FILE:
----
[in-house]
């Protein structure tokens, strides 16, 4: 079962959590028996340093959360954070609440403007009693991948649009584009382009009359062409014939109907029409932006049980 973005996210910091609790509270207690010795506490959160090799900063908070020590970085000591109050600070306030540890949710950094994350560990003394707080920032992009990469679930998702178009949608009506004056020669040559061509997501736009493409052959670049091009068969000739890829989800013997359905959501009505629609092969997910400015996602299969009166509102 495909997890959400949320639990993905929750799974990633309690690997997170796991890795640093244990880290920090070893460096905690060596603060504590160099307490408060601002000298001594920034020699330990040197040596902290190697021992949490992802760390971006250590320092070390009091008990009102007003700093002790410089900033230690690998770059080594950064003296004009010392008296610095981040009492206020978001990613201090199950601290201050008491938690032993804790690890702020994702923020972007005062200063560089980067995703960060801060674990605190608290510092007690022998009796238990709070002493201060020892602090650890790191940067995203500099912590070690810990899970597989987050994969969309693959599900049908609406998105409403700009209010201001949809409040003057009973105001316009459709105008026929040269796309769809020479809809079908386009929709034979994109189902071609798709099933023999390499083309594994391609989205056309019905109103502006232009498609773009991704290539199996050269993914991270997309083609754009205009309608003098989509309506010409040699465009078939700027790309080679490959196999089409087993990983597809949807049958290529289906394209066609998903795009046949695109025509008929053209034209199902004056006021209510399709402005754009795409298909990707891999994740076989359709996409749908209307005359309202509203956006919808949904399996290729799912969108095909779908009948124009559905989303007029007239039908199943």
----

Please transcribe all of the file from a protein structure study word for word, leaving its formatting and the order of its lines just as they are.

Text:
[in-house]
């Protein structure tokens, strides 16, 4: 079962959590028996340093959360954070609440403007009693991948649009584009382009009359062409014939109907029409932006049980 973005996210910091609790509270207690010795506490959160090799900063908070020590970085000591109050600070306030540890949710950094994350560990003394707080920032992009990469679930998702178009949608009506004056020669040559061509997501736009493409052959670049091009068969000739890829989800013997359905959501009505629609092969997910400015996602299969009166509102 495909997890959400949320639990993905929750799974990633309690690997997170796991890795640093244990880290920090070893460096905690060596603060504590160099307490408060601002000298001594920034020699330990040197040596902290190697021992949490992802760390971006250590320092070390009091008990009102007003700093002790410089900033230690690998770059080594950064003296004009010392008296610095981040009492206020978001990613201090199950601290201050008491938690032993804790690890702020994702923020972007005062200063560089980067995703960060801060674990605190608290510092007690022998009796238990709070002493201060020892602090650890790191940067995203500099912590070690810990899970597989987050994969969309693959599900049908609406998105409403700009209010201001949809409040003057009973105001316009459709105008026929040269796309769809020479809809079908386009929709034979994109189902071609798709099933023999390499083309594994391609989205056309019905109103502006232009498609773009991704290539199996050269993914991270997309083609754009205009309608003098989509309506010409040699465009078939700027790309080679490959196999089409087993990983597809949807049958290529289906394209066609998903795009046949695109025509008929053209034209199902004056006021209510399709402005754009795409298909990707891999994740076989359709996409749908209307005359309202509203956006919808949904399996290729799912969108095909779908009948124009559905989303007029007239039908199943």